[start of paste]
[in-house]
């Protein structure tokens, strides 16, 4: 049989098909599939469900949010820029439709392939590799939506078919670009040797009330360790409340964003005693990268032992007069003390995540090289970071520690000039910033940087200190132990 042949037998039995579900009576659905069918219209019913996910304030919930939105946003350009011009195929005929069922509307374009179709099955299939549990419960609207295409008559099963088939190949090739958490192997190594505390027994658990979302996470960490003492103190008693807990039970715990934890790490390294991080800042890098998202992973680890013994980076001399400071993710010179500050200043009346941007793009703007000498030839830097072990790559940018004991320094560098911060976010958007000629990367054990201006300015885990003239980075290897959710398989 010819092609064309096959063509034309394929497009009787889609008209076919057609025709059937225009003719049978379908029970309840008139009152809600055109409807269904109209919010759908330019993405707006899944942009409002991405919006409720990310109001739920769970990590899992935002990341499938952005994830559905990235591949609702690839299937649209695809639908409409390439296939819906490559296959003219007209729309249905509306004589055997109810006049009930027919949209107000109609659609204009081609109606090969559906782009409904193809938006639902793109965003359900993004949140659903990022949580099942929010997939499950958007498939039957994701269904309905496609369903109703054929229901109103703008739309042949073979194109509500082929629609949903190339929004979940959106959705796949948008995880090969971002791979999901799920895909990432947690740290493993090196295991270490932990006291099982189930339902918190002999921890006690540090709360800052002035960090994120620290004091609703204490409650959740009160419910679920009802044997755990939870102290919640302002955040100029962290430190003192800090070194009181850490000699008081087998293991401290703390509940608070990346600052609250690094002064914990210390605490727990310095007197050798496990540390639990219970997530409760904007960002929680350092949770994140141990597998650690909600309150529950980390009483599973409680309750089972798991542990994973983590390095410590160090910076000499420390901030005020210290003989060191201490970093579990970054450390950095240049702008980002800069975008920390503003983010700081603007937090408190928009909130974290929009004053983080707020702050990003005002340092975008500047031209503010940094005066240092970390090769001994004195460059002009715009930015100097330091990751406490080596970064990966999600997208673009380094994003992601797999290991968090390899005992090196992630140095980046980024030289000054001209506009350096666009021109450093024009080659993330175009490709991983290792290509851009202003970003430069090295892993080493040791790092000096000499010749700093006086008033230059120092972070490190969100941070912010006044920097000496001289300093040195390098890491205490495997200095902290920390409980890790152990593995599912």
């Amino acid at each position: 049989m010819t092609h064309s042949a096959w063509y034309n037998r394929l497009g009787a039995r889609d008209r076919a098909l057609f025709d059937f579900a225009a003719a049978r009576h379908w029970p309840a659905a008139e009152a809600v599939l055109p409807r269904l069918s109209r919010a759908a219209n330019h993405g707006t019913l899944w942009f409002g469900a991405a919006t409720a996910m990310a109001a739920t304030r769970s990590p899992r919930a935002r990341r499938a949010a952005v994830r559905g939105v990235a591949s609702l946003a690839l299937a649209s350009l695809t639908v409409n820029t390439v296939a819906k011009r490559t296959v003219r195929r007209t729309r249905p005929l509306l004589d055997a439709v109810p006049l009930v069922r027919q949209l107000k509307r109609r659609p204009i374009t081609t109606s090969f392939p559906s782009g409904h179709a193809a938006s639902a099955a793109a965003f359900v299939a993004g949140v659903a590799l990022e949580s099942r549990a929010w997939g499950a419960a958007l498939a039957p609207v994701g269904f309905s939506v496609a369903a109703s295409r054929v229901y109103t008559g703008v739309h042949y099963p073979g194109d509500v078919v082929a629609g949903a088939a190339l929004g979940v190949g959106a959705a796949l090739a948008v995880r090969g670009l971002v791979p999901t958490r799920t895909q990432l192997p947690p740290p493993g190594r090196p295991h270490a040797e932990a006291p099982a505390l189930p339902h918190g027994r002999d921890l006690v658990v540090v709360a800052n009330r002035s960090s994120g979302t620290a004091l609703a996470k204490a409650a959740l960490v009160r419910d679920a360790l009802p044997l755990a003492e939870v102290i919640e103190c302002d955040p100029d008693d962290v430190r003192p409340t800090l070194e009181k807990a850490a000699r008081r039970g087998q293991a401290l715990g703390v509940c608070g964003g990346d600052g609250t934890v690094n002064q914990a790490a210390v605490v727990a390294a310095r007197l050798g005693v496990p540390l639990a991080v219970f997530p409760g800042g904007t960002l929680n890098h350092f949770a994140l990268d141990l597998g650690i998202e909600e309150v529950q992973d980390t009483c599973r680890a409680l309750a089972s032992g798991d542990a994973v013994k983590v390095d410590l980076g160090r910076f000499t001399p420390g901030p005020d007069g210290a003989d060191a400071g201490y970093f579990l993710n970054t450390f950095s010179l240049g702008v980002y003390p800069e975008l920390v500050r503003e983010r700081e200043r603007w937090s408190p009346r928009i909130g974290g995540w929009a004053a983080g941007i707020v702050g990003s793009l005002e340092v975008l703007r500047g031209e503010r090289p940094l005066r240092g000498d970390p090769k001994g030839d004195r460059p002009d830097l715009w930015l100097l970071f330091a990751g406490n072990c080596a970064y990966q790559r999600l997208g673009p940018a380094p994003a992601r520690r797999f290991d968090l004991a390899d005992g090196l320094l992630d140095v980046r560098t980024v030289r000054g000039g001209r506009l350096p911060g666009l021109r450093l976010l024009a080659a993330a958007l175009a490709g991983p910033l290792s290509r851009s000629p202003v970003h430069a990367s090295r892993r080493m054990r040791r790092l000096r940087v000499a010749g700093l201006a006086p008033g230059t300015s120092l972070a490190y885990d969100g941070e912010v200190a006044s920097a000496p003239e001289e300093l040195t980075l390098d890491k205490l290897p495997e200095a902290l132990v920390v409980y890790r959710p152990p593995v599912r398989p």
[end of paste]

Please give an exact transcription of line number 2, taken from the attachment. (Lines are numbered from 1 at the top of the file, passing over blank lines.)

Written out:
């Protein structure tokens, strides 16, 4: 049989098909599939469900949010820029439709392939590799939506078919670009040797009330360790409340964003005693990268032992007069003390995540090289970071520690000039910033940087200190132990 042949037998039995579900009576659905069918219209019913996910304030919930939105946003350009011009195929005929069922509307374009179709099955299939549990419960609207295409008559099963088939190949090739958490192997190594505390027994658990979302996470960490003492103190008693807990039970715990934890790490390294991080800042890098998202992973680890013994980076001399400071993710010179500050200043009346941007793009703007000498030839830097072990790559940018004991320094560098911060976010958007000629990367054990201006300015885990003239980075290897959710398989 010819092609064309096959063509034309394929497009009787889609008209076919057609025709059937225009003719049978379908029970309840008139009152809600055109409807269904109209919010759908330019993405707006899944942009409002991405919006409720990310109001739920769970990590899992935002990341499938952005994830559905990235591949609702690839299937649209695809639908409409390439296939819906490559296959003219007209729309249905509306004589055997109810006049009930027919949209107000109609659609204009081609109606090969559906782009409904193809938006639902793109965003359900993004949140659903990022949580099942929010997939499950958007498939039957994701269904309905496609369903109703054929229901109103703008739309042949073979194109509500082929629609949903190339929004979940959106959705796949948008995880090969971002791979999901799920895909990432947690740290493993090196295991270490932990006291099982189930339902918190002999921890006690540090709360800052002035960090994120620290004091609703204490409650959740009160419910679920009802044997755990939870102290919640302002955040100029962290430190003192800090070194009181850490000699008081087998293991401290703390509940608070990346600052609250690094002064914990210390605490727990310095007197050798496990540390639990219970997530409760904007960002929680350092949770994140141990597998650690909600309150529950980390009483599973409680309750089972798991542990994973983590390095410590160090910076000499420390901030005020210290003989060191201490970093579990970054450390950095240049702008980002800069975008920390503003983010700081603007937090408190928009909130974290929009004053983080707020702050990003005002340092975008500047031209503010940094005066240092970390090769001994004195460059002009715009930015100097330091990751406490080596970064990966999600997208673009380094994003992601797999290991968090390899005992090196992630140095980046980024030289000054001209506009350096666009021109450093024009080659993330175009490709991983290792290509851009202003970003430069090295892993080493040791790092000096000499010749700093006086008033230059120092972070490190969100941070912010006044920097000496001289300093040195390098890491205490495997200095902290920390409980890790152990593995599912």